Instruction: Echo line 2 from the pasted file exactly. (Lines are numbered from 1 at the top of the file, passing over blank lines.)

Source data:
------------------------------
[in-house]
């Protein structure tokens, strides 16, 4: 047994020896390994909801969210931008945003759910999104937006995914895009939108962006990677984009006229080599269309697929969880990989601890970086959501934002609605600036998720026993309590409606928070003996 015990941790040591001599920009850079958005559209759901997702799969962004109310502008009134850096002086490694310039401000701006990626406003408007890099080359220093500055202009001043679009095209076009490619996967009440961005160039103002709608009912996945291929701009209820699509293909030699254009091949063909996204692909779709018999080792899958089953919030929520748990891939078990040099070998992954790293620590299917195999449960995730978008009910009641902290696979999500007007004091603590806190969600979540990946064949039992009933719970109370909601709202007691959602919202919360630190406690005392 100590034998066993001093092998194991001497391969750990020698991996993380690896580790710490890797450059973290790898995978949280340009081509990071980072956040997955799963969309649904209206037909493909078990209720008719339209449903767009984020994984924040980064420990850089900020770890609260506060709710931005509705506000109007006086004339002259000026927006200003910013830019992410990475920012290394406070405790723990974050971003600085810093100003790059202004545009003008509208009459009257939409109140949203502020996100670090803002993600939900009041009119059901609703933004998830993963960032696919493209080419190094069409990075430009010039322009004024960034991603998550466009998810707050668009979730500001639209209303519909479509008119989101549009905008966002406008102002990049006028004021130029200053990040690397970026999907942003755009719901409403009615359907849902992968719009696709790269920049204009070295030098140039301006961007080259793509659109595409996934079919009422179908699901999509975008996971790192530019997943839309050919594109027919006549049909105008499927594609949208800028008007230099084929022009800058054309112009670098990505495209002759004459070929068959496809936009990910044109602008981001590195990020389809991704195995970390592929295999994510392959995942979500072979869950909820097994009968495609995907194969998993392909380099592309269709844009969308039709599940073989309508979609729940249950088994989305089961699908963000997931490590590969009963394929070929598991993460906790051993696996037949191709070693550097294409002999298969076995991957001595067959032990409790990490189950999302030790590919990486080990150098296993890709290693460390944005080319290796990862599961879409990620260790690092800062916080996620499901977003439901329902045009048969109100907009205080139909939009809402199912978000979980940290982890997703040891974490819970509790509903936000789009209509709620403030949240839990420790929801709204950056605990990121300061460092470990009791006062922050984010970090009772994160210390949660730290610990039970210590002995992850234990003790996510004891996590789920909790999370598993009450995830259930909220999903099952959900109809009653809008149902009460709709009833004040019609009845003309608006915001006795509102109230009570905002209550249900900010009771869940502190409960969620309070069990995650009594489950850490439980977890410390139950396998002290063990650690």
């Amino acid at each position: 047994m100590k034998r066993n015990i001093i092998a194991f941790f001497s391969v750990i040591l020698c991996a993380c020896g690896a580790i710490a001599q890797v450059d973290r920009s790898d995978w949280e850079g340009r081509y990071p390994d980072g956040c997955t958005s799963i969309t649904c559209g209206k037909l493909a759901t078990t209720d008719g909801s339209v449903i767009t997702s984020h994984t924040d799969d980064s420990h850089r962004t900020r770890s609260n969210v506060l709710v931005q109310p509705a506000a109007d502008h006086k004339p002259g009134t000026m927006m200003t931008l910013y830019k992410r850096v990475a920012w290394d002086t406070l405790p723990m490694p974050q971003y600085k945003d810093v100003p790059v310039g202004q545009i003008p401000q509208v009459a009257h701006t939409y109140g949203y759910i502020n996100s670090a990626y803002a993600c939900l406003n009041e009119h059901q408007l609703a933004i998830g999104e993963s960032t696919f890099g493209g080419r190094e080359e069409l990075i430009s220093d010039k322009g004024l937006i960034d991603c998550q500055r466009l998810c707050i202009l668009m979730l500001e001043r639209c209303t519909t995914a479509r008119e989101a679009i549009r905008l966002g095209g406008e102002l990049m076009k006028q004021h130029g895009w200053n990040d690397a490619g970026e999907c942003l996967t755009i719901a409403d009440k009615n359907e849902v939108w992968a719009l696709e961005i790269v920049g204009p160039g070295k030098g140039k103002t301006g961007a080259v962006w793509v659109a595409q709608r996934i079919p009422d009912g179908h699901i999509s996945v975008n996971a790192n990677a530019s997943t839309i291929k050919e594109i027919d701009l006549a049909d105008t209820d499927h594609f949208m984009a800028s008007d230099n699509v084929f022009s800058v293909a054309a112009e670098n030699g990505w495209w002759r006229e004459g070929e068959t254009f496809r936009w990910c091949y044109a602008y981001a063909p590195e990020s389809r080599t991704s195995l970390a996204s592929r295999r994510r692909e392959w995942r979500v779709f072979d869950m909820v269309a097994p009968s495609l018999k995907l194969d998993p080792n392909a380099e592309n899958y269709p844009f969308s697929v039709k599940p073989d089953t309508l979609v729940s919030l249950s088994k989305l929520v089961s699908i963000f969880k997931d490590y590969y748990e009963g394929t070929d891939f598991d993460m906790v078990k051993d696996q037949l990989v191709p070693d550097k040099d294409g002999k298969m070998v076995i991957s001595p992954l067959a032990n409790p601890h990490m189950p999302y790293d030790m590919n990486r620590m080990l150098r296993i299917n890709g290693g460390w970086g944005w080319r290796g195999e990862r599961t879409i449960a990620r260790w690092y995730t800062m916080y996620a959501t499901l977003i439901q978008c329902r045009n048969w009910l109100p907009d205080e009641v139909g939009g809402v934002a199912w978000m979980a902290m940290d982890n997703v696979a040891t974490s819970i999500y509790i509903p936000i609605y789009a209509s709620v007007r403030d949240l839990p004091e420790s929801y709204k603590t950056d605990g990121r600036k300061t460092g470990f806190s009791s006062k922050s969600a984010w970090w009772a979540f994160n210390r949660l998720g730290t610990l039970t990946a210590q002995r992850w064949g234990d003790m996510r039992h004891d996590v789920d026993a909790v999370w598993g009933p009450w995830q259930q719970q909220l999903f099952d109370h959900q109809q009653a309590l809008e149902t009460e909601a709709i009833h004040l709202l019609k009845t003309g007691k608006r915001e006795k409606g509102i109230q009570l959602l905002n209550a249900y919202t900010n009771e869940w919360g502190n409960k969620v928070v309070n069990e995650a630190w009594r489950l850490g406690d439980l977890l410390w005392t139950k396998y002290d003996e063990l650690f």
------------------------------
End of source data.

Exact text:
């Protein structure tokens, strides 16, 4: 047994020896390994909801969210931008945003759910999104937006995914895009939108962006990677984009006229080599269309697929969880990989601890970086959501934002609605600036998720026993309590409606928070003996 015990941790040591001599920009850079958005559209759901997702799969962004109310502008009134850096002086490694310039401000701006990626406003408007890099080359220093500055202009001043679009095209076009490619996967009440961005160039103002709608009912996945291929701009209820699509293909030699254009091949063909996204692909779709018999080792899958089953919030929520748990891939078990040099070998992954790293620590299917195999449960995730978008009910009641902290696979999500007007004091603590806190969600979540990946064949039992009933719970109370909601709202007691959602919202919360630190406690005392 100590034998066993001093092998194991001497391969750990020698991996993380690896580790710490890797450059973290790898995978949280340009081509990071980072956040997955799963969309649904209206037909493909078990209720008719339209449903767009984020994984924040980064420990850089900020770890609260506060709710931005509705506000109007006086004339002259000026927006200003910013830019992410990475920012290394406070405790723990974050971003600085810093100003790059202004545009003008509208009459009257939409109140949203502020996100670090803002993600939900009041009119059901609703933004998830993963960032696919493209080419190094069409990075430009010039322009004024960034991603998550466009998810707050668009979730500001639209209303519909479509008119989101549009905008966002406008102002990049006028004021130029200053990040690397970026999907942003755009719901409403009615359907849902992968719009696709790269920049204009070295030098140039301006961007080259793509659109595409996934079919009422179908699901999509975008996971790192530019997943839309050919594109027919006549049909105008499927594609949208800028008007230099084929022009800058054309112009670098990505495209002759004459070929068959496809936009990910044109602008981001590195990020389809991704195995970390592929295999994510392959995942979500072979869950909820097994009968495609995907194969998993392909380099592309269709844009969308039709599940073989309508979609729940249950088994989305089961699908963000997931490590590969009963394929070929598991993460906790051993696996037949191709070693550097294409002999298969076995991957001595067959032990409790990490189950999302030790590919990486080990150098296993890709290693460390944005080319290796990862599961879409990620260790690092800062916080996620499901977003439901329902045009048969109100907009205080139909939009809402199912978000979980940290982890997703040891974490819970509790509903936000789009209509709620403030949240839990420790929801709204950056605990990121300061460092470990009791006062922050984010970090009772994160210390949660730290610990039970210590002995992850234990003790996510004891996590789920909790999370598993009450995830259930909220999903099952959900109809009653809008149902009460709709009833004040019609009845003309608006915001006795509102109230009570905002209550249900900010009771869940502190409960969620309070069990995650009594489950850490439980977890410390139950396998002290063990650690």